The Great Commodities Sale of the Century
Everyone likes a good sale.
And if you had a chance to get in on the sale of the century, would you do it?
What if I told you that sale was in oil … copper … gold … silver … and more?
Commodities are VERY undervalued right now.
I want to show you a chart of the S&P GSCI Index divided by the S&P 500.
The S&P GSCI is a benchmark for the commodity market. It tracks a basket of 24 of them; it’s weighted by world production and comprises the physical commodities that have active, liquid futures markets.
I’m talking about the bread and butter commodities: wheat, corn and cattle in addition to crude oil, gasoline, natural gas, aluminum, copper, gold, silver and more.
This leaves out things like lithium, rare-earth metals and uranium, which are doing very well for my subscribers lately.
Nonetheless, the S&P GSCI is a snapshot of the broad tradeable commodity market. And it’s showing that commodities are on their best sale EVER!
The chart shows periods in the past when commodities experienced peaks and lows compared to the S&P 500. Recently, commodities were more out of favor than at any time in the past, including when investors were chasing the tech bubble in 2000.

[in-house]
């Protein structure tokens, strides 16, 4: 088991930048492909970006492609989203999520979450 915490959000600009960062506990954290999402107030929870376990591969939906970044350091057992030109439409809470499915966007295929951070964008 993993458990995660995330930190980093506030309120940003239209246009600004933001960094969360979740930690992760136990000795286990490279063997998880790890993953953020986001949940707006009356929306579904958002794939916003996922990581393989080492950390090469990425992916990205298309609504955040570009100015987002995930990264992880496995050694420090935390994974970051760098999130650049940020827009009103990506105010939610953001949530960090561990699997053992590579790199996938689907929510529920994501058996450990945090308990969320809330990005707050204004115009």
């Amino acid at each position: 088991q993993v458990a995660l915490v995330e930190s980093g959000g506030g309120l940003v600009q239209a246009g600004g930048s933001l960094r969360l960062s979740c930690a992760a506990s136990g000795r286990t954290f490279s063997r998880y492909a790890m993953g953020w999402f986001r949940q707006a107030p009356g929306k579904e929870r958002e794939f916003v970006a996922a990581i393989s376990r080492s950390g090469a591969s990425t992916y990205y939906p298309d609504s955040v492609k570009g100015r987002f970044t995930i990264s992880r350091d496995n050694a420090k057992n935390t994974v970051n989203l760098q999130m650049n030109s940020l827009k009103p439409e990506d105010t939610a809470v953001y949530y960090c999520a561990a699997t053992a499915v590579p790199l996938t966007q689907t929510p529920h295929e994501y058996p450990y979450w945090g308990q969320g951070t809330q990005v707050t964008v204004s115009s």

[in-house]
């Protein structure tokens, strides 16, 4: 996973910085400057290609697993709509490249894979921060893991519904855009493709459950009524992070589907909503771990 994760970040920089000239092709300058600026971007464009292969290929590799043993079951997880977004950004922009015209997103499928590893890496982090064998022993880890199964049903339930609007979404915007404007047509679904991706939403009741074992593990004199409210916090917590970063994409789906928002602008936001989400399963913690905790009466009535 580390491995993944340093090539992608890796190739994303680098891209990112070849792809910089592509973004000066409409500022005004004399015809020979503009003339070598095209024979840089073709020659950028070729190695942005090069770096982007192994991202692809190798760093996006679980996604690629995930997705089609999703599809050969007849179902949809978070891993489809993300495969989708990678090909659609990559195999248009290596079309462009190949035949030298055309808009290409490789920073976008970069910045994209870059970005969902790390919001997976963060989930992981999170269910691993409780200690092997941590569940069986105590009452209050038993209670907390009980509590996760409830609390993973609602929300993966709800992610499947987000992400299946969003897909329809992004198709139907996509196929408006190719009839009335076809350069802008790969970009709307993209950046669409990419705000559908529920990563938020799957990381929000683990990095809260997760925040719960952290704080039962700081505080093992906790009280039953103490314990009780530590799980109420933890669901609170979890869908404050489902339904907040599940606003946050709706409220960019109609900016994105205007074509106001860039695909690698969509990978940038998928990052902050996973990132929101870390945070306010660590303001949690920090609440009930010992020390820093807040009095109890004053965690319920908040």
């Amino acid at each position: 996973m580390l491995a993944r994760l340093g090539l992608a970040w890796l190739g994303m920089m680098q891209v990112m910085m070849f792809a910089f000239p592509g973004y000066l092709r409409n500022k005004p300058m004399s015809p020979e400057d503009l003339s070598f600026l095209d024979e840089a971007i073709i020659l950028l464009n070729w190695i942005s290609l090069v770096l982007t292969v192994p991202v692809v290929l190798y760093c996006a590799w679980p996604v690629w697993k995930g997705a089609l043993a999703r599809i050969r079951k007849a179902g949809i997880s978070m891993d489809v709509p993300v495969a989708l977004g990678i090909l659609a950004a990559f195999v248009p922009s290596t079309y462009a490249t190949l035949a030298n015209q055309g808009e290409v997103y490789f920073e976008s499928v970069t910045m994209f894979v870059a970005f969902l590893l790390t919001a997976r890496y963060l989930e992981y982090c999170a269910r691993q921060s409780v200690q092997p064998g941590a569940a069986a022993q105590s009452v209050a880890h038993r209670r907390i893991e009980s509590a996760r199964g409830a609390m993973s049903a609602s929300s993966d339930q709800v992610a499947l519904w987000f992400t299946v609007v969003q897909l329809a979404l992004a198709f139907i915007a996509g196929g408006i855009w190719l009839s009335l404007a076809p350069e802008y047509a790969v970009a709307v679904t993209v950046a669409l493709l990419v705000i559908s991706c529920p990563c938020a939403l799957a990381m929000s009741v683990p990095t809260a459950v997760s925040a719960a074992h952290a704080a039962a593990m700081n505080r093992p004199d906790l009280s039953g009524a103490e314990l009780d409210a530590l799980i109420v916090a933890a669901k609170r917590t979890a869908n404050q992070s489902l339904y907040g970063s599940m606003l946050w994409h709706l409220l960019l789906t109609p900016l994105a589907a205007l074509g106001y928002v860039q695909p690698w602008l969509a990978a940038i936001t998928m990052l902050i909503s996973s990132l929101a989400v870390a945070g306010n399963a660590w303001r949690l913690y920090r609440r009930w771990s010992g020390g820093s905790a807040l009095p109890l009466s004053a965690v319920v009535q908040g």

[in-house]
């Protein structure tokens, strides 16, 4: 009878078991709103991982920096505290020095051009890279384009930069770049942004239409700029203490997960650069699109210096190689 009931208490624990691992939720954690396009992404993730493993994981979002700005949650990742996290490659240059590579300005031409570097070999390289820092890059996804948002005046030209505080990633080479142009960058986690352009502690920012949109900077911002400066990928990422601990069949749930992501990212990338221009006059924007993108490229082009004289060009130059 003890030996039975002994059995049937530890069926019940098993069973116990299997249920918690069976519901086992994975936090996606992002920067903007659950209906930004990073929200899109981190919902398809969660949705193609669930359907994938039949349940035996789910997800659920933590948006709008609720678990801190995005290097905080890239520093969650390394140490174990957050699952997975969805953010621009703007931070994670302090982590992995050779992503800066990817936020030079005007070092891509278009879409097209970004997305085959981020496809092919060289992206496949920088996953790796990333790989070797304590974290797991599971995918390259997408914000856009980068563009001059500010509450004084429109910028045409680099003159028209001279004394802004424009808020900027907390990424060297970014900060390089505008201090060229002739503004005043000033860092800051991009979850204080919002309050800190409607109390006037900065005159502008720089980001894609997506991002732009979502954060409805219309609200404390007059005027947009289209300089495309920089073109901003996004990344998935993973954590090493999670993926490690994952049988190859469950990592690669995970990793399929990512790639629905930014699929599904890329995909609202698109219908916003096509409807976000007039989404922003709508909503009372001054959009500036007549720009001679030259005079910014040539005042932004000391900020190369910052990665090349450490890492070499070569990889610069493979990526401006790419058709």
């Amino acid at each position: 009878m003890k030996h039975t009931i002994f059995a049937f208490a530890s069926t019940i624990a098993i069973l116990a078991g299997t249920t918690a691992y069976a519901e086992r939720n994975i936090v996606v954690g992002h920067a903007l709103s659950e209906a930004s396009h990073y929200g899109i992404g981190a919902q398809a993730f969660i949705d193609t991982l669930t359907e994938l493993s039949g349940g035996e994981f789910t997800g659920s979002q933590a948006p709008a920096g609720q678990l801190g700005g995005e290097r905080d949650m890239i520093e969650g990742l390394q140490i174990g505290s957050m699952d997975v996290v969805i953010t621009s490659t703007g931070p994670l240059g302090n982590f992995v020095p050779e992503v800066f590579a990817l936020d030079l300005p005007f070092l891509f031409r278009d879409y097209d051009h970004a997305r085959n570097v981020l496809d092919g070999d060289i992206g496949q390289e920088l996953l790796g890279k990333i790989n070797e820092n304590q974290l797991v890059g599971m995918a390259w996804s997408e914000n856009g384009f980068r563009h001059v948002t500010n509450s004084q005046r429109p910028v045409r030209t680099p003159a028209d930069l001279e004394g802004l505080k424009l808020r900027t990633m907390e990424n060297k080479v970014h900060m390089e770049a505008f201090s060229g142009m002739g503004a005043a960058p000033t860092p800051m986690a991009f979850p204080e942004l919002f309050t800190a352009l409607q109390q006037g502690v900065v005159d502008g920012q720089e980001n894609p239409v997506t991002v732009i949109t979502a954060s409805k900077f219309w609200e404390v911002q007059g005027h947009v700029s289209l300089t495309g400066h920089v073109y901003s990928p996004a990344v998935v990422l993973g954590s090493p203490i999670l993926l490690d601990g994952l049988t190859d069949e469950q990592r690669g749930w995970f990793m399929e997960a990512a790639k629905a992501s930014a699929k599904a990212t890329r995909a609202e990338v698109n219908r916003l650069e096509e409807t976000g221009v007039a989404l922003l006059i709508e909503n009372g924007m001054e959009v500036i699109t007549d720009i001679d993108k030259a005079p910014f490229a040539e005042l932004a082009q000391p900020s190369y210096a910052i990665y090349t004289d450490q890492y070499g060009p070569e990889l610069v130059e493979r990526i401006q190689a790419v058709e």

According to Longtermtrends, the current gap between the price of stocks compared to the price of commodities is the widest it’s been for as long as they’ve been tracked … beginning shortly after the Civil War.
Boom Time for Commodities
Looking back at the chart, notice the blue circle at the far right. It indicates that this ratio of commodities divided by the S&P 500 just started to reverse.
So, what happens next?
- The global economy is roaring back from the pandemic. Even COVID-19’s Delta variant isn’t slowing things down.
- Consequently, energy demand is soaring even as supplies remain tight. The International Energy Agency (IEA) expects global energy demand to rise 4.6% this year, surpassing pre-COVID-19 levels.
- Meanwhile, global central bank deficit spending is approaching stratospheric levels. In the U.S. alone, the deficit will likely total $3 trillion in FY 2021. Countries like Japan are in even worse shape.
- All that money sloshing around is stoking inflation. The Federal Reserve is now predicting an annual inflation rate of 4.2% by year’s end. That’s up from the 3.4% forecast in June. And that’s the official rate; other measures of inflation are running even higher. If history is any guide, that should make gold and silver shine brighter.
- Crops are failing more often for a variety of reasons, including adverse climatic conditions and expanding human activities. In turn, this should put upward pressure on wheat, soybeans and more.
All in all, commodities have every reason to keep going higher … and should outperform the S&P 500.
If you believe this — like I do — an easy way to play a broad commodity rally would be the Invesco DB Commodity Index Tracking Fund (NYSE: DBC). It has an expense ratio of 0.88% and tracks crude oil, corn, soybeans, sugar and much more. Not quite the same basket as the S&P GSCI Index … but close enough.
Or, you can invest in select individual commodities and the stocks leveraged to them. It’s higher risk, but there’s also the potential for enormous rewards. That’s what I’m guiding my subscribers to do. We’re already taking gains and we’re adding new positions. There will be more to come.
All the best,